Archive for September, 2009

Walking Straight Into Circles

Friday, September 25th, 2009

Photo via flickr by gavinrobinson

Common belief has it that people who get lost in unfamiliar terrain often end up walking in circles. New research in the journal Current Biology suggests that, in fact, people do tend to walk in circles if they do not have a reference point such as the sun.

Researchers at the Max Planck Institute for Biological Cybernetics in Germany recently tested the ability of humans to walk on a straight course through unfamiliar terrain in two different environments: a large forest area and the Sahara desert. Walking trajectories of several hours were captured via global positioning system, showing that participants repeatedly walked in circles when they could not see the sun. Conversely, when the sun was visible, participants sometimes veered from a straight course but did not walk in circles.

“Walking in a straight line is a complicated process when you think about it from the perspective of the brain,” said Jan Souman, researcher at the Max Planck Institute for Biological Cybernetics.

Their hypothesis is that the longer people walk, their errors in relation to a straight line build up by chance to the left or right. This may result in a zigzag pattern. Over time, the tendencies to the left or right may take the person in a circle.

The researchers tested various explanations for this walking behavior by assessing the ability of people to maintain a fixed course while blindfolded. Under these conditions, participants walked in often surprisingly small circles, though rarely in a systematic direction. These results suggest that veering from a straight course is the result of accumulating noise in the sensorimotor system, which, without an external directional reference to recalibrate the subjective straight ahead, may cause people to walk in circles.

via Current Biology and

The Universe-all Truth

Wednesday, September 23rd, 2009

Photo via flickr by kevindooley

There is a theory which states that if ever anybody discovers exactly what the Universe is for and why it is here, it will instantly disappear and be replaced by something even more bizarre and inexplicable.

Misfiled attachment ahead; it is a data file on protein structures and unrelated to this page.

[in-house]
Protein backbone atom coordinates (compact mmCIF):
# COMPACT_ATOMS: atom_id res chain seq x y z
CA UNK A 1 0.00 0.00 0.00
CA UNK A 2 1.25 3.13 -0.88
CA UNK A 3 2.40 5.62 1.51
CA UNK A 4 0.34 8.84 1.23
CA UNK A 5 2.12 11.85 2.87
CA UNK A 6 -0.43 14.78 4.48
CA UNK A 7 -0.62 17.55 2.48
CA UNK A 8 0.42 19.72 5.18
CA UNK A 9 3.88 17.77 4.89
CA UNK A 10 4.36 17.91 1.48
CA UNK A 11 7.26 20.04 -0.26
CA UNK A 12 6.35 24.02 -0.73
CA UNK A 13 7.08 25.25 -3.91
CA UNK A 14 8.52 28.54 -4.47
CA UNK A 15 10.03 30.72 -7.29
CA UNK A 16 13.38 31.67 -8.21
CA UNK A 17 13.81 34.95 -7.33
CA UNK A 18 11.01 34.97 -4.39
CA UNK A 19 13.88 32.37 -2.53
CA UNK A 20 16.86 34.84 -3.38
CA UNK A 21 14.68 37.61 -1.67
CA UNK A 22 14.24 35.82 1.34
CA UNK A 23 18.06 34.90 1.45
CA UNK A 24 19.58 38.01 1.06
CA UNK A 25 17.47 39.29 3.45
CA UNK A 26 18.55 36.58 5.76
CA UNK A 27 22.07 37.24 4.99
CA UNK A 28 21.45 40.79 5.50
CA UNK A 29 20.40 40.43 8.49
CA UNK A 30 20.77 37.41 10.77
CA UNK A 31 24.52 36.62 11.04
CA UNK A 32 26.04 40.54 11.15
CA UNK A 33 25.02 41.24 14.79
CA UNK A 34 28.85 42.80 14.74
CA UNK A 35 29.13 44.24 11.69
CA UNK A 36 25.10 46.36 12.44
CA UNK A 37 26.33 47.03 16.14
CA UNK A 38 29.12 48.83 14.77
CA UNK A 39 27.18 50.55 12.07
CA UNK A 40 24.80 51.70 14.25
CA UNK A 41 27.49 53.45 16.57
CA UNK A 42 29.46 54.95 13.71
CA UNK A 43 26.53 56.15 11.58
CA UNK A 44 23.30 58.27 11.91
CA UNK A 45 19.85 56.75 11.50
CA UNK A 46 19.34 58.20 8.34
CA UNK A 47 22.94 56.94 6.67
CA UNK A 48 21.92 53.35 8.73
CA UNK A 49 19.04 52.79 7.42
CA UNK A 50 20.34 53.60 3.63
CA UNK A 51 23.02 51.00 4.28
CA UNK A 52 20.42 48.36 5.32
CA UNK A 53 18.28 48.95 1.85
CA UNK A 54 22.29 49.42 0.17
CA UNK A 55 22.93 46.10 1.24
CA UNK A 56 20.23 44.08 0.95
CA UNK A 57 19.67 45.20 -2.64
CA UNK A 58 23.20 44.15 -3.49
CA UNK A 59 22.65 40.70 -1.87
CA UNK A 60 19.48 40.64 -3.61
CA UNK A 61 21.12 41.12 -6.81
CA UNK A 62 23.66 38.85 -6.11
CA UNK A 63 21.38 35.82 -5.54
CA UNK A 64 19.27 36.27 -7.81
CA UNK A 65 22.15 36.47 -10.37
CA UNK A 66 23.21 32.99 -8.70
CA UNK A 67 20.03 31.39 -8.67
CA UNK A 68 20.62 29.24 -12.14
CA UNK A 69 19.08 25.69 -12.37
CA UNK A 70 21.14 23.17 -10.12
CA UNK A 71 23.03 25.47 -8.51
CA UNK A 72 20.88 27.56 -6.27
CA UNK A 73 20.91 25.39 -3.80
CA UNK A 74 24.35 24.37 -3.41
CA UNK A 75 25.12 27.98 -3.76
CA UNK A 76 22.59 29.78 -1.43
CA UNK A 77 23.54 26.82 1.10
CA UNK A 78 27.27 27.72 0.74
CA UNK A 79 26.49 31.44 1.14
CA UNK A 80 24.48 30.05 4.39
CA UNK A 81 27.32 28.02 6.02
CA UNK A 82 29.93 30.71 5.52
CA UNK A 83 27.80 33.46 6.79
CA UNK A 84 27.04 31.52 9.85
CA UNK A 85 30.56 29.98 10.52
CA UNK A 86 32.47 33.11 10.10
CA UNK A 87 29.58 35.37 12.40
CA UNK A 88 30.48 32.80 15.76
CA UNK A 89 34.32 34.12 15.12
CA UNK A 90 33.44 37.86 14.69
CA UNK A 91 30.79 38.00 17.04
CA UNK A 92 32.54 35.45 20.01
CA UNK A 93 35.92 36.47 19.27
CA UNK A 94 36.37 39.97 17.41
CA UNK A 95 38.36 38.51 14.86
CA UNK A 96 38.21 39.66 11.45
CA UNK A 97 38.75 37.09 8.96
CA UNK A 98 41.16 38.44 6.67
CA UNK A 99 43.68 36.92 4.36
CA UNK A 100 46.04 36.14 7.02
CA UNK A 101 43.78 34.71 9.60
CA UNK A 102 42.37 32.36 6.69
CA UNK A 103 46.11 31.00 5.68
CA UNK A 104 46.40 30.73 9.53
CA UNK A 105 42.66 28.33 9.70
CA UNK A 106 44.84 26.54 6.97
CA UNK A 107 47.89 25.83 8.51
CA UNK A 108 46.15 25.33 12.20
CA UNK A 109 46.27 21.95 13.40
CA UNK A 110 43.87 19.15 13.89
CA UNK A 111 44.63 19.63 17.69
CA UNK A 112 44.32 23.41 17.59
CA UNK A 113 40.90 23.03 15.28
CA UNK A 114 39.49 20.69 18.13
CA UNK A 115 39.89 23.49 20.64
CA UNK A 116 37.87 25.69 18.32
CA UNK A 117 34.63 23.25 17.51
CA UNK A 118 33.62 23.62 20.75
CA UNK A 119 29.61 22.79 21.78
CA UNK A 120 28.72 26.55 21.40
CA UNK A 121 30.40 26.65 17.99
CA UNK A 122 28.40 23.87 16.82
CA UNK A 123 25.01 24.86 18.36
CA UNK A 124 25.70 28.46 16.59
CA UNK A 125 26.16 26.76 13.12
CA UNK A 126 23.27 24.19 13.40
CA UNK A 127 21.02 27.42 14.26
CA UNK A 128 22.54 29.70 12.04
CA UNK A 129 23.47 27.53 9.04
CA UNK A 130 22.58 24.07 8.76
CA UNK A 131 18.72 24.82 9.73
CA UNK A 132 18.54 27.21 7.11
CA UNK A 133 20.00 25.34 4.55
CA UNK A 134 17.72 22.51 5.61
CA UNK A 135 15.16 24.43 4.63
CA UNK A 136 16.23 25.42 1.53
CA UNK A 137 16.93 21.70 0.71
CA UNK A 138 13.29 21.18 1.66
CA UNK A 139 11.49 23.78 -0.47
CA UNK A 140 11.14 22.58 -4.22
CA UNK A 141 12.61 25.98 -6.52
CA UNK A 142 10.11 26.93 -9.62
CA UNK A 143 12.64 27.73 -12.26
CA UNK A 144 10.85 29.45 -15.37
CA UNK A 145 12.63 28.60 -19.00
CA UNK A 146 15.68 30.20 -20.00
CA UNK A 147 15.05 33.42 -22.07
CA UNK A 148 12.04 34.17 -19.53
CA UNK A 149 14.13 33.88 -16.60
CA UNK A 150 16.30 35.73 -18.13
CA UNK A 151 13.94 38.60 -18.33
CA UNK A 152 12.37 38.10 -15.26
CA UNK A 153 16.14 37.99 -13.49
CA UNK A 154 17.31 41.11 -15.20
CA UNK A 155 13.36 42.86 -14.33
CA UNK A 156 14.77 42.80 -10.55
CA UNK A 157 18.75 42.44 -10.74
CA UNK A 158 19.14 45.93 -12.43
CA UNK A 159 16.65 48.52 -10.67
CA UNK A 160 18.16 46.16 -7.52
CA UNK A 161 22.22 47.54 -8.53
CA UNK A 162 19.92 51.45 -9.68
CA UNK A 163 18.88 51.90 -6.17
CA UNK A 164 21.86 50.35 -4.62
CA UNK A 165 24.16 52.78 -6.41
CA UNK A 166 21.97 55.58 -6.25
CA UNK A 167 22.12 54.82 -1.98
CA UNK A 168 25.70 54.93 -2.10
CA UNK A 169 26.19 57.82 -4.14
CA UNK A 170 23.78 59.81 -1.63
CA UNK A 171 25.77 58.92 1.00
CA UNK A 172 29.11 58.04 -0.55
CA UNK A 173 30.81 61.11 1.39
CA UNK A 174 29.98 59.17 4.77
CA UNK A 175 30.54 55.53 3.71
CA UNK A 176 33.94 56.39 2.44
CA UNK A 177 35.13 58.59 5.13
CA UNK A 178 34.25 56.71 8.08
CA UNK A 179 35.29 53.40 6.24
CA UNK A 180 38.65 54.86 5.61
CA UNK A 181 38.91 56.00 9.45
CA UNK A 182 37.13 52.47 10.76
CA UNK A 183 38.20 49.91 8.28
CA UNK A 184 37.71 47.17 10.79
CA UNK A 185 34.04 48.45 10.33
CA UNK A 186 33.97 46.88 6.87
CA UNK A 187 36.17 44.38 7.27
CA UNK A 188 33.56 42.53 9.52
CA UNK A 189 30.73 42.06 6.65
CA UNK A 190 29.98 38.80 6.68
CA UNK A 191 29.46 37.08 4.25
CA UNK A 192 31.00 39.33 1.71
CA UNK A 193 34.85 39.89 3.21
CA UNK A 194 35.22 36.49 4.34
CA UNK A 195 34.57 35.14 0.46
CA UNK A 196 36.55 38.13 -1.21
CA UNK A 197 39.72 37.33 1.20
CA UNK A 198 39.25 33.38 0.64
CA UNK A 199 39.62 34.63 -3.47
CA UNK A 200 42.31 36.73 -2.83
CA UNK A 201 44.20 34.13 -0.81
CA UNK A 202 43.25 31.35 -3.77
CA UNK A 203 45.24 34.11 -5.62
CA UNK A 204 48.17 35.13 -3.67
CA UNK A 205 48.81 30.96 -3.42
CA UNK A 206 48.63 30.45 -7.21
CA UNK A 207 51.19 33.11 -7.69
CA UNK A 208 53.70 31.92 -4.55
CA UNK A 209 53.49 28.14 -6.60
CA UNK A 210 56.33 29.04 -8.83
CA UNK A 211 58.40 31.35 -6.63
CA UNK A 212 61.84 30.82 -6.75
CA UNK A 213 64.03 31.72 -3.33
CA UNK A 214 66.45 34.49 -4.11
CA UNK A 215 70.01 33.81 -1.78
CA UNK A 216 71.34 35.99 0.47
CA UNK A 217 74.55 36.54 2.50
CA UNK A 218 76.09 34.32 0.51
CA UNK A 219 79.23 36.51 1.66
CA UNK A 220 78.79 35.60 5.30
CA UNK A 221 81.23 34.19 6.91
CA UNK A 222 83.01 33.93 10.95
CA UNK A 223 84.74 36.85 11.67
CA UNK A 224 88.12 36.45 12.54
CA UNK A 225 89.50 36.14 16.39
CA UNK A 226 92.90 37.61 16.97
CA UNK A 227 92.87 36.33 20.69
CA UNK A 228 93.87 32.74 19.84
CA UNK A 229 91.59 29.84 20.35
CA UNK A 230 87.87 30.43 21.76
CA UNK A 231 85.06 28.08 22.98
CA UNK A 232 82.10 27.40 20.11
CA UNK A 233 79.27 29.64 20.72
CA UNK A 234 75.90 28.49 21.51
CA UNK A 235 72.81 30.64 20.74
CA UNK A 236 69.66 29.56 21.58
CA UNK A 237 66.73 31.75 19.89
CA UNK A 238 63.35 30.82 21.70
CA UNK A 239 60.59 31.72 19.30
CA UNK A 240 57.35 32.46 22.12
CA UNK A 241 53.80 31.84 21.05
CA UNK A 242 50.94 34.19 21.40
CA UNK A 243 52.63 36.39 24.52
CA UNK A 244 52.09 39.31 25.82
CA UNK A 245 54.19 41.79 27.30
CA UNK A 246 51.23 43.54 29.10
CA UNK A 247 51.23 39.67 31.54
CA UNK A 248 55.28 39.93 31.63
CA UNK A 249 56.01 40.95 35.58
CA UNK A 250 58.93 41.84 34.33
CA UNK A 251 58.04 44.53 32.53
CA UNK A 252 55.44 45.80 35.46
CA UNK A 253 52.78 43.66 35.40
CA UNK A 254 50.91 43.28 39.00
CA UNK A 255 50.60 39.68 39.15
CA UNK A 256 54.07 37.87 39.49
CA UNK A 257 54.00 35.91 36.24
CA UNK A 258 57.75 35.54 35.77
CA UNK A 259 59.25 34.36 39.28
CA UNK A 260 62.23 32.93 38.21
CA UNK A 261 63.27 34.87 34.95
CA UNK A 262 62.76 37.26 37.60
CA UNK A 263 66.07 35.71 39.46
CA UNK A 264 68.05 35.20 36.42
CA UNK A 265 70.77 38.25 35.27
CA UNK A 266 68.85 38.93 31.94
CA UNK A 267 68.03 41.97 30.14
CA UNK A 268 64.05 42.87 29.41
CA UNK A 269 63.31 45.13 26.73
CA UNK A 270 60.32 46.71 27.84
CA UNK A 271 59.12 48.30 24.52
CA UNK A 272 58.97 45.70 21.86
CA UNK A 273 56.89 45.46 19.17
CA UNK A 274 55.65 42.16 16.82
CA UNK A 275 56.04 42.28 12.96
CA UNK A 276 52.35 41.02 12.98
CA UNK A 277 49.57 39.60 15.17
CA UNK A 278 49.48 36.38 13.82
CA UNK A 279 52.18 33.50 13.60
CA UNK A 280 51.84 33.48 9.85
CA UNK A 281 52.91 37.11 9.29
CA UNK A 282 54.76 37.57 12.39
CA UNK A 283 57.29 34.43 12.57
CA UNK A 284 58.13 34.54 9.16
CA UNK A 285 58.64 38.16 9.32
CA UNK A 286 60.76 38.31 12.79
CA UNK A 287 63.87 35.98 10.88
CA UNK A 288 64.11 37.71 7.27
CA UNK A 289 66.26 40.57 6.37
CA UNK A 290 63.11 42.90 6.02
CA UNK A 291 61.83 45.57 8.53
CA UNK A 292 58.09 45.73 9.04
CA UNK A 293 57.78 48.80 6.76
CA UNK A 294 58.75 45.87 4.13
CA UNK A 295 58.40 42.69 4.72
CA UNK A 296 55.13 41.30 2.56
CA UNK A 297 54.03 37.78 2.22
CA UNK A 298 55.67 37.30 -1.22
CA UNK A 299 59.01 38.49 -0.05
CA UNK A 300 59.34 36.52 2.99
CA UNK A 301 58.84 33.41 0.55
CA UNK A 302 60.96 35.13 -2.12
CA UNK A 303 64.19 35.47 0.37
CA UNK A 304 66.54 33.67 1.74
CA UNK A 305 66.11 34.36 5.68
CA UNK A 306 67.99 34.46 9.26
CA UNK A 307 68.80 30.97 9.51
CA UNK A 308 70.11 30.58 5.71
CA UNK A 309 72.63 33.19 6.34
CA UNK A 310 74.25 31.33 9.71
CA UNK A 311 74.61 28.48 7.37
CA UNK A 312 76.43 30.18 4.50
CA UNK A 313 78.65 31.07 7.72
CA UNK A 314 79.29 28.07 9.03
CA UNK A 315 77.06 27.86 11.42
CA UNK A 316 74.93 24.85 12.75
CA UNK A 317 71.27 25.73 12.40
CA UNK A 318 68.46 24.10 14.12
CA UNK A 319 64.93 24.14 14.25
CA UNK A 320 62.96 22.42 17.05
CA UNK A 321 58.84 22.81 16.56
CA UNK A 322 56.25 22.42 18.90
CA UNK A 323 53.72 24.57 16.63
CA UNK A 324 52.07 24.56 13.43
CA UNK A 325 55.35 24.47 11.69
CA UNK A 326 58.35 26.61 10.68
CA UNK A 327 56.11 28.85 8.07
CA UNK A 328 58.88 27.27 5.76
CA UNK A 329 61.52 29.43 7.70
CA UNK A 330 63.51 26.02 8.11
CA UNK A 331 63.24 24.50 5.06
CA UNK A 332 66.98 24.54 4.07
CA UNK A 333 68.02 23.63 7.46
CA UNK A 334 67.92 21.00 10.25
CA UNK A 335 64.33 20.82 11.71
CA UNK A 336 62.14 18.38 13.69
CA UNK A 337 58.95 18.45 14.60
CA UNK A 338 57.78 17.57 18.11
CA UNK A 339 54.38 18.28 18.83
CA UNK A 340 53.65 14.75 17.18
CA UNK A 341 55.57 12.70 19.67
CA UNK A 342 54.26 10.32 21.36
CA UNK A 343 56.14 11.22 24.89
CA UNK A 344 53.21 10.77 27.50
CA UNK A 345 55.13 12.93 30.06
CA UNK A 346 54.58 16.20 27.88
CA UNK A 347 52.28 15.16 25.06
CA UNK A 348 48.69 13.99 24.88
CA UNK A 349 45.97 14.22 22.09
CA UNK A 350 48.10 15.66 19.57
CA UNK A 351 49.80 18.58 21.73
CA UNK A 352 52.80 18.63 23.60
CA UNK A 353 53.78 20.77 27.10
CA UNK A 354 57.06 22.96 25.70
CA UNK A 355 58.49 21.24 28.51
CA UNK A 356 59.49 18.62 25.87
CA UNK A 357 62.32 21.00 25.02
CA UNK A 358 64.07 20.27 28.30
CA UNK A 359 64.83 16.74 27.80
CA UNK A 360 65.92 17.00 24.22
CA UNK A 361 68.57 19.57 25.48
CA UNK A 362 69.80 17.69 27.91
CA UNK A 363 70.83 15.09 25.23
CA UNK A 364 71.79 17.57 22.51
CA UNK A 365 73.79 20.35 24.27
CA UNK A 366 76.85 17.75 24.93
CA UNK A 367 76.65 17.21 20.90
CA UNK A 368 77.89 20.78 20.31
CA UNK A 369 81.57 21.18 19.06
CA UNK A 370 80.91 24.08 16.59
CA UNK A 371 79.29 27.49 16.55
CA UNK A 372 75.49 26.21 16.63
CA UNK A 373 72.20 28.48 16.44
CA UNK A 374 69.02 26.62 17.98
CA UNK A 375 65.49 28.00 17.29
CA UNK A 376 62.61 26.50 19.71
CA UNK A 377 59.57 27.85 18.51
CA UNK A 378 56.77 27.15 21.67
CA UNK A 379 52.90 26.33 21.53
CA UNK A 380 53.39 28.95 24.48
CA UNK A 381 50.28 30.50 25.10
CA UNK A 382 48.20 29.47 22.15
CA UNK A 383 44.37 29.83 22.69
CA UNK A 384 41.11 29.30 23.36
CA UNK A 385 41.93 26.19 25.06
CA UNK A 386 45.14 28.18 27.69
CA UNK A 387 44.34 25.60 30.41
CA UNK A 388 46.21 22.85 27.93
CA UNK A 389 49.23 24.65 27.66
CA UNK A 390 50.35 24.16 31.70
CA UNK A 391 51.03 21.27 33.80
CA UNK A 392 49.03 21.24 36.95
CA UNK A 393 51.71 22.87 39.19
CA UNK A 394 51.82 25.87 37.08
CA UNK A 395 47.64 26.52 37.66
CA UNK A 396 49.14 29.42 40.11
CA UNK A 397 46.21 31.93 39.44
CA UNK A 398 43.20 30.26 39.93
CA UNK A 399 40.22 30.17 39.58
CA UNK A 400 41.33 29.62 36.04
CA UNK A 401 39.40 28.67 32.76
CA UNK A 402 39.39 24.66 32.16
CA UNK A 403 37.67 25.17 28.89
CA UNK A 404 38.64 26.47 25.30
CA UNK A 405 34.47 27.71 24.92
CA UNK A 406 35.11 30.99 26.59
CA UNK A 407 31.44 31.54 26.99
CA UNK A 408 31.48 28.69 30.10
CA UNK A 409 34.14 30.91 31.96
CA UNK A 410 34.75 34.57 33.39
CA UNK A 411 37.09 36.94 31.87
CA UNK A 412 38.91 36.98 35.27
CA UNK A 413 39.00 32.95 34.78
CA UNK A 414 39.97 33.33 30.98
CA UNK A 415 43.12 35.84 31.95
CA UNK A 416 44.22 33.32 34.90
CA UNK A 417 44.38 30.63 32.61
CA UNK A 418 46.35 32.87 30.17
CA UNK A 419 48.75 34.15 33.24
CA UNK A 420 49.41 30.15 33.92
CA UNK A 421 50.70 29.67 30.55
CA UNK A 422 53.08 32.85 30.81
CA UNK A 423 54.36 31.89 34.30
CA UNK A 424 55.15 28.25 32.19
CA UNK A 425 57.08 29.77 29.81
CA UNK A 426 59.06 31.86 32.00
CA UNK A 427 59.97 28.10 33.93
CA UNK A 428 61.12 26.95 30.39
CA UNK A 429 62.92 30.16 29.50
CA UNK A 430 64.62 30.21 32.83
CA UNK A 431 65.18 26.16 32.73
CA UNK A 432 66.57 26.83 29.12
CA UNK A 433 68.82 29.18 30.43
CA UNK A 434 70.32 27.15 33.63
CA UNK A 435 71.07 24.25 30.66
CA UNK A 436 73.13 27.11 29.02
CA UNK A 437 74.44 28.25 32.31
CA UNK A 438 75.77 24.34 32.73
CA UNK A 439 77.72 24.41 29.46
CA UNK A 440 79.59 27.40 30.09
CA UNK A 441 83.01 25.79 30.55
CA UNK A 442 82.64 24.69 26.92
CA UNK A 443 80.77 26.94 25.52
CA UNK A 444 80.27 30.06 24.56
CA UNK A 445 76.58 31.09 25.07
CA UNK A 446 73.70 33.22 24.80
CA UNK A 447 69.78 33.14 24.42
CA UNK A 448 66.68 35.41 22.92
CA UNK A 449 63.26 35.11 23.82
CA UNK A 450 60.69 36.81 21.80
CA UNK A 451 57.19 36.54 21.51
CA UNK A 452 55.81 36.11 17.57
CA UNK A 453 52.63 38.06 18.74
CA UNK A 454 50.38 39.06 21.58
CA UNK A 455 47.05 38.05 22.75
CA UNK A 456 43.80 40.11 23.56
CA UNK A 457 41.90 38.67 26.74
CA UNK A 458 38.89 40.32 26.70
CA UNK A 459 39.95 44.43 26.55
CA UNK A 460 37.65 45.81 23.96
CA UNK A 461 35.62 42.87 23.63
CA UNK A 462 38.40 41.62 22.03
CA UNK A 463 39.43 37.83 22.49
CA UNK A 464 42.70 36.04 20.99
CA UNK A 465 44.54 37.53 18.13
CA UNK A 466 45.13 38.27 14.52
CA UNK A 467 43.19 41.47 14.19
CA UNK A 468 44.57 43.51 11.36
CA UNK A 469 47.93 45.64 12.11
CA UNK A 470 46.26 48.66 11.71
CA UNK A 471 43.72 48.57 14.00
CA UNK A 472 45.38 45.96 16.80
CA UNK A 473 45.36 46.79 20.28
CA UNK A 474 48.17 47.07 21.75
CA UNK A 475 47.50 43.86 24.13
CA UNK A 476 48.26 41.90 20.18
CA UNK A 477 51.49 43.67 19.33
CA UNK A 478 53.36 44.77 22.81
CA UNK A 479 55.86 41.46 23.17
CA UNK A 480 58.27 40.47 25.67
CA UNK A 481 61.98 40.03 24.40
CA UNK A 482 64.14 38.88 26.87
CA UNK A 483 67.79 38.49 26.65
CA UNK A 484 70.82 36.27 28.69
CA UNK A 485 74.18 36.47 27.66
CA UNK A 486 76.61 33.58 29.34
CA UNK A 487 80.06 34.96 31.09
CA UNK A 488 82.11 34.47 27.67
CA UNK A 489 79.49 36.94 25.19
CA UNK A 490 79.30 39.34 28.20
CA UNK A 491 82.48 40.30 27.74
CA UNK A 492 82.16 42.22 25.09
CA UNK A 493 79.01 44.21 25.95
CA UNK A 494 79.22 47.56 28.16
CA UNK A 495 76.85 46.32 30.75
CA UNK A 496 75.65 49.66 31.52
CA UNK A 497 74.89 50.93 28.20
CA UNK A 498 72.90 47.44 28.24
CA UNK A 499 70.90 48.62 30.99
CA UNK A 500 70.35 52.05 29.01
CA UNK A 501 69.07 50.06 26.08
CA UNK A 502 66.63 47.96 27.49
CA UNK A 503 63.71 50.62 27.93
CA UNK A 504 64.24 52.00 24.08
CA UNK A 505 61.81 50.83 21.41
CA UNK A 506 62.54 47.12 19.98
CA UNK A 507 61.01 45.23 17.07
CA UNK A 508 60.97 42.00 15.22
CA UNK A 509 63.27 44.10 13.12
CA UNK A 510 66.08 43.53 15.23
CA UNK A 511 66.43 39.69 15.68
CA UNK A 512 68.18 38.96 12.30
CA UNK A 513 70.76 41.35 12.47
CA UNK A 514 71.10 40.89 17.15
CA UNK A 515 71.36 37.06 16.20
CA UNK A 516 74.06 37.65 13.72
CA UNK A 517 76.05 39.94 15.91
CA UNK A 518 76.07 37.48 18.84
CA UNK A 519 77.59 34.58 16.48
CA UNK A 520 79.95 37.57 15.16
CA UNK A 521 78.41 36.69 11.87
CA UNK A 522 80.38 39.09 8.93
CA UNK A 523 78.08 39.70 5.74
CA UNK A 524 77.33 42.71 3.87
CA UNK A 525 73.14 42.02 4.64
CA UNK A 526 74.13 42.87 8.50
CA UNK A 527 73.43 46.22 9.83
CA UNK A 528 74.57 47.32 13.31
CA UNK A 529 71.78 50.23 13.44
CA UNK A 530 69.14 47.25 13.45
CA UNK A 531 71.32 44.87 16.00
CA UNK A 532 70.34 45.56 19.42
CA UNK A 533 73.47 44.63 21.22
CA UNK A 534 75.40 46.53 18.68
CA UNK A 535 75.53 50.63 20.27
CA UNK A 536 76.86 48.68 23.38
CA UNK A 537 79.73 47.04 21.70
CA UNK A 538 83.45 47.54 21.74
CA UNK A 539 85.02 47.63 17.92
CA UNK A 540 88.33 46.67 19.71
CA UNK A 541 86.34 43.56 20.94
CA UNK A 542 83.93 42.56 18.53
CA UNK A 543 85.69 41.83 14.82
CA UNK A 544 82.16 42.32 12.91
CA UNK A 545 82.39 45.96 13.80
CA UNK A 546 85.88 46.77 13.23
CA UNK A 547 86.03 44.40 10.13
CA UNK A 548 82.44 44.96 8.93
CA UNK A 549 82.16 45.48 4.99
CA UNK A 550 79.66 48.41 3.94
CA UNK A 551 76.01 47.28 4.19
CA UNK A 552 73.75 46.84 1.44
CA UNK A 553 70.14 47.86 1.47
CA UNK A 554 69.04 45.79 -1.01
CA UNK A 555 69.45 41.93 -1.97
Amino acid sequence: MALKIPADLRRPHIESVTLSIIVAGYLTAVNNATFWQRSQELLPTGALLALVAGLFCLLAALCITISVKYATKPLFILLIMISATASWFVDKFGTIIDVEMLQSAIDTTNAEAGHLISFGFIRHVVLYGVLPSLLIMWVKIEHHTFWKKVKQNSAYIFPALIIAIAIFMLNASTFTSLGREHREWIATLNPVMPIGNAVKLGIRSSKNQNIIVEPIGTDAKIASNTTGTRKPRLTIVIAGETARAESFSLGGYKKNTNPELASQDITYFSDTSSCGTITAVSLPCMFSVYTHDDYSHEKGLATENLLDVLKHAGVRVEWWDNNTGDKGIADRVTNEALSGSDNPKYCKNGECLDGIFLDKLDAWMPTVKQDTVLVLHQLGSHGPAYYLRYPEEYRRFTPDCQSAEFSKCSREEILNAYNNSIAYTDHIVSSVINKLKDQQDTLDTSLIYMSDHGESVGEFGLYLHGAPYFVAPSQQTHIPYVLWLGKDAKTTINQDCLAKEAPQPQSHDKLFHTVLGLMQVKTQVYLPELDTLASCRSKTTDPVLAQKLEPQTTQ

There is another theory which states that this has already happened.
—Douglas Adams (1952 – 2001), English humorist & science fiction novelist

In a conversation with Sputnik Observatory, theoretical physicist Michio Kaku explains that perhaps universes are born all the time:

Quantum gravity gives us a new paradigm, and this paradigm is: that in the beginning was nirvana – hyperspace, emptiness. But hyperspace was unstable. Because of quantum fluctuations, bubbles began to form within nothingness. These bubbles began to expand very rapidly giving us the Big Bang. So, in other words, our universe is probably a quantum fluctuation in nothing. It’s a bubble, just like boiling water, with universes being born all the time. Which means that there perhaps are other universes out there, other bubble universes. We live on one bubble, there could be other bubble universes out there where perhaps life is possible.

Cells ‘Feel’ Their Shape

Monday, September 21st, 2009

Photo via flickr by PROYECTO AGUA**

Johns Hopkins scientists, working with the simplest of organisms, have discovered the molecular sensor that lets cells not only “feel” changes to their neat shapes, but also to remodel themselves back into ready-to-split symmetry. In a study published September 15 in Current Biology, the researchers show that two force-sensitive proteins accumulate at the sites of cell-shape disturbances and cooperate first to sense the changes and then to resculpt the cells. The proteins — myosin II and cortexillin I — monitor and correct shape changes in order to ensure smooth division.

“What we found is an exquisitely tuned mechanosensory system that keeps the cells shipshape so they can divide properly,” says Douglas N. Robinson, Ph.D., an associate professor of Cell Biology, Pharmacology and Molecular Sciences, Johns Hopkins University School of Medicine.

Faulty cell division can put organisms, including people, on the pathway to diseases such as cancer, Robinson notes, and a better understanding of how cells respond to mechanical stress on their shapes could present new targets for both diagnosing and treating such diseases.

The research was funded by grants from the National Institutes of Health, the American Cancer Society and the National Science Foundation.

via Science Daily

In a conversation with Sputnik Observatory, biologist Donald Ingber explains why shape/structure is important to developing healthy tissues.

I don’t think we’ll ever see no disease, but we’ll see new types of therapies. Maybe ways of predicting diagnosing and reversing, rebooting, types of treatments for disease rather than having to cut out and replace with artificial parts. I think understanding how cells and tissues are built and how mechanical forces are into play, how structure contributes to healing and development of tissues, will allow us to develop artificial materials that truly have the physical properties and the biochemical processing properties in one that would smoothly mesh with our natural materials as opposed to right now where you have a hunk of titanium or artificial plastic or polymers that you put in and there’s a compliance, a flexibility mismatch – they’re basically a dumb material next to an incredibly brilliant, multifunctional material. So I think that, at one level, understanding complexity, physical and information processing complexity, will allow us to build biologically-inspired materials that will interface with the body and be able to, for example, create the right physical and chemical environment so that stem cells that are already in your body don’t have to be taken out, grown up and put some place – they give the right cues to say, come here and multiply and then turn into this cell type and in this pattern.